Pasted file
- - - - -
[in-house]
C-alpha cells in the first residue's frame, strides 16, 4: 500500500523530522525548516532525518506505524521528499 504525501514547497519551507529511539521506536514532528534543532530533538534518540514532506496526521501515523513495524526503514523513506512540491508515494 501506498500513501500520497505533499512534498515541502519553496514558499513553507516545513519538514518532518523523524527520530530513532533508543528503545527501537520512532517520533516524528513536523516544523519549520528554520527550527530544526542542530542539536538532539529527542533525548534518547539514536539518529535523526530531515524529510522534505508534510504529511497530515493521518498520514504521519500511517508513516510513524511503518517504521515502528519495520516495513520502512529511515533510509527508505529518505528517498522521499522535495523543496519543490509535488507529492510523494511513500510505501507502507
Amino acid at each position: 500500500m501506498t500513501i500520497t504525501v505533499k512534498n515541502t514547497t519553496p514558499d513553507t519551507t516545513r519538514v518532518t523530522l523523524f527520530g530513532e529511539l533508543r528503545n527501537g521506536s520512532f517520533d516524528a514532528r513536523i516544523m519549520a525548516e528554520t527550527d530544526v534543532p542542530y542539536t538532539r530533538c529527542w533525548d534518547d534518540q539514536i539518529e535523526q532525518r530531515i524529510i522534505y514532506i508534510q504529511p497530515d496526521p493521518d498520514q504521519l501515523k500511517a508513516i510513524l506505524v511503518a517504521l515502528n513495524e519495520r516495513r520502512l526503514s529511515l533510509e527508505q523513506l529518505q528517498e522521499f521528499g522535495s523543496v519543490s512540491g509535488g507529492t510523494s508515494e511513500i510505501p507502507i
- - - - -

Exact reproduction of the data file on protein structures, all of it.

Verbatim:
[in-house]
C-alpha cells in the first residue's frame, strides 16, 4: 500500500523530522525548516532525518506505524521528499 504525501514547497519551507529511539521506536514532528534543532530533538534518540514532506496526521501515523513495524526503514523513506512540491508515494 501506498500513501500520497505533499512534498515541502519553496514558499513553507516545513519538514518532518523523524527520530530513532533508543528503545527501537520512532517520533516524528513536523516544523519549520528554520527550527530544526542542530542539536538532539529527542533525548534518547539514536539518529535523526530531515524529510522534505508534510504529511497530515493521518498520514504521519500511517508513516510513524511503518517504521515502528519495520516495513520502512529511515533510509527508505529518505528517498522521499522535495523543496519543490509535488507529492510523494511513500510505501507502507
Amino acid at each position: 500500500m501506498t500513501i500520497t504525501v505533499k512534498n515541502t514547497t519553496p514558499d513553507t519551507t516545513r519538514v518532518t523530522l523523524f527520530g530513532e529511539l533508543r528503545n527501537g521506536s520512532f517520533d516524528a514532528r513536523i516544523m519549520a525548516e528554520t527550527d530544526v534543532p542542530y542539536t538532539r530533538c529527542w533525548d534518547d534518540q539514536i539518529e535523526q532525518r530531515i524529510i522534505y514532506i508534510q504529511p497530515d496526521p493521518d498520514q504521519l501515523k500511517a508513516i510513524l506505524v511503518a517504521l515502528n513495524e519495520r516495513r520502512l526503514s529511515l533510509e527508505q523513506l529518505q528517498e522521499f521528499g522535495s523543496v519543490s512540491g509535488g507529492t510523494s508515494e511513500i510505501p507502507i